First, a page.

Diversion: The Next Frontier in Reforming Youth Justice

Get the facts on the benefits of diverting youth from the juvenile justice system and tools to implement diversion programs in your state.

After decades of neglect, the youth justice field is awakening to the importance of diversion in lieu of arrest and formal court processing for most youth accused of delinquent behavior.

All over the country, jurisdictions are taking concerted action to address more cases of alleged lawbreaking behavior outside the formal justice system. This momentum to make diversion a centerpiece of juvenile justice reform is encouraging given powerful research showing that youth who are diverted from the justice system are far less likely to be arrested for subsequent offenses and far more likely to succeed in education and employment than comparable youth who are arrested and prosecuted in juvenile court. Greater use of diversion is also essential to reduce the persistent racial and ethnic disparities that pervade youth justice systems.

Below you will find resources documenting the many benefits of diverting young people away from the justice system, along with policy briefs that provide practical tools for criminal legal practitioners, youth justice lawmakers, and advocates to implement successful diversion programs.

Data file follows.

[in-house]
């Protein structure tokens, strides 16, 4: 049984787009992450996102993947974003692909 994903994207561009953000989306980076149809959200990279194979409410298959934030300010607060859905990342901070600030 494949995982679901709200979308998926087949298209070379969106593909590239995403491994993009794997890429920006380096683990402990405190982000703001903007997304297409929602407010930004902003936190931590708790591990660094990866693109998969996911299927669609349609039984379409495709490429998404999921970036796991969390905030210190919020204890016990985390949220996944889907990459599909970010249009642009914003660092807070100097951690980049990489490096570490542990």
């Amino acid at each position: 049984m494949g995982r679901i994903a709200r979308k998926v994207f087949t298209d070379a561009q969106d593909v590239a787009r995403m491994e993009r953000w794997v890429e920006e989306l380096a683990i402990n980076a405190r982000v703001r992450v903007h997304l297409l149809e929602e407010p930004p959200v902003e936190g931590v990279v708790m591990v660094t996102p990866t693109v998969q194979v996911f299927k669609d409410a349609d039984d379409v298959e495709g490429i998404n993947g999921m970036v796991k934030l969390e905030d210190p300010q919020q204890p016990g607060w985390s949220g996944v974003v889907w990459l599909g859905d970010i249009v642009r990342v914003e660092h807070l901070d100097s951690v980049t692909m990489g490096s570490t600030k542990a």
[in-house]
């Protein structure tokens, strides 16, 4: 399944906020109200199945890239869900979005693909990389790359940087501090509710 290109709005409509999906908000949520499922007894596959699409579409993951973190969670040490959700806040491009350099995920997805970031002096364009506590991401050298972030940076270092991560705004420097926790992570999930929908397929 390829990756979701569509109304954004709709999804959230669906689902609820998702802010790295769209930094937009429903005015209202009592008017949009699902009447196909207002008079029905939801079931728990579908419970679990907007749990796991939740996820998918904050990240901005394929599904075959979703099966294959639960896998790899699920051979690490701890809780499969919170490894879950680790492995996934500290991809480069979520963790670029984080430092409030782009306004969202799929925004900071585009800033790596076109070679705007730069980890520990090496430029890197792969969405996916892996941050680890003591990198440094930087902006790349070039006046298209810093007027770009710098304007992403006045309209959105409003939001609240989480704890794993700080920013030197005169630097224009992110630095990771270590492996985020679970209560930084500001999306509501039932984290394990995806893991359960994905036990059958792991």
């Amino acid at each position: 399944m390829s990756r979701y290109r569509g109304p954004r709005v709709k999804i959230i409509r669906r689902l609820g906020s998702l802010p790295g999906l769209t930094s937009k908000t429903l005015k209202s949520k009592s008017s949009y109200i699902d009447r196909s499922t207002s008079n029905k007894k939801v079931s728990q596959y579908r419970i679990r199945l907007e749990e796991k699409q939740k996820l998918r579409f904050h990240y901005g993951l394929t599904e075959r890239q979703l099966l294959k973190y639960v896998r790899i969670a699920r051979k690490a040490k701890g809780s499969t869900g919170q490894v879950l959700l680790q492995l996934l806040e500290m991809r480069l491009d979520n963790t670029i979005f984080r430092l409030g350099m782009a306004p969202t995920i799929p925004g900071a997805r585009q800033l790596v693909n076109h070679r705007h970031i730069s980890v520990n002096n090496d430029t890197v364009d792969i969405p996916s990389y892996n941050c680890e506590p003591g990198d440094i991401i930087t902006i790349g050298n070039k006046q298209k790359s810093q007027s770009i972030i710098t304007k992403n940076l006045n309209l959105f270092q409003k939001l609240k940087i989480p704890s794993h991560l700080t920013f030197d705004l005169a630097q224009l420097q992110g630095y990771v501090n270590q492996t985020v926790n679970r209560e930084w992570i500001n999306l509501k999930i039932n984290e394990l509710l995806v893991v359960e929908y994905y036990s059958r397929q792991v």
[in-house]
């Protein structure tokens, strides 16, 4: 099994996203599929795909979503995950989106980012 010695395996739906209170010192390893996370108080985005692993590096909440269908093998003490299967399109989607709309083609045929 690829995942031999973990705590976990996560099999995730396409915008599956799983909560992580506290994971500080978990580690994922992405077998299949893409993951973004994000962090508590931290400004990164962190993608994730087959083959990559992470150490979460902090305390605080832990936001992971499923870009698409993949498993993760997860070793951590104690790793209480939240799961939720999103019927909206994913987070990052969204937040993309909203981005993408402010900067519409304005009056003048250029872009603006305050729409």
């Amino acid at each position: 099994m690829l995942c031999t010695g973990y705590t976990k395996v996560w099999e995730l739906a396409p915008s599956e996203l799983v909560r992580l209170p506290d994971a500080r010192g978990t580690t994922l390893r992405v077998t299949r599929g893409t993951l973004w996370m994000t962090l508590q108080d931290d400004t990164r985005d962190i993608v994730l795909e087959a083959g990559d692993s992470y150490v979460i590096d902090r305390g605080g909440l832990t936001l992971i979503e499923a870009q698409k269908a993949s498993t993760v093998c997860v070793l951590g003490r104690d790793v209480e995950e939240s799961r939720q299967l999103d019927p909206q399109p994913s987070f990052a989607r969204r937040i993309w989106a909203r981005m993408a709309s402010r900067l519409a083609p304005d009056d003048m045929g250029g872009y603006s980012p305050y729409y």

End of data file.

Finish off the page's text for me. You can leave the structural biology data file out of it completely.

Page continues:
A Hidden Key to Combating Racial and Ethnic Disparities in Juvenile Justice

This report documents the now-overwhelming evidence showing that formal involvement in the justice system undermines rather than enhances public safety.

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Protect and Redirect

America’s Growing Movement to Divert Youth Out of the Justice System

This report documents noteworthy progress across the country to expand and improve the use of diversion and address problematic practices that perpetuate racial and ethnic disparities in diversion.

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Protect and Redirect

Recommendations for Expanding and Improving Diversion

Protect and Redirect Issue Briefs offer deeper analysis and practical steps for advocates and system leaders on: addressing disparities in diversion; employing best practices in diversion; using data to better target and improve outcomes in diversion; and messaging effectively to promote diversion reforms.

  • Issue Brief #1

    How to Reduce Racial and Ethnic Disparities in Juvenile Diversion

  • Issue Brief #2

    Best Practices for Juvenile Diversion

  • Issue Brief #3

    Measuring Equity and Results in Juvenile Diversion

  • Issue Brief #4

    Effective Messaging to Promote Juvenile Diversion Reform


23 states

Nearly half the states across the country have taken noteworthy steps to expand and improve the use of diversion as an alternative to arrest or formal prosecution in juvenile court.

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Research finds that youth diverted from the justice system have far lower likelihood for subsequent arrests, are less likely to be incarcerated, commit less violence, have higher rates of school completion and college enrollment, and earn higher incomes in adulthood.

Richard Mendel
Senior Research Fellow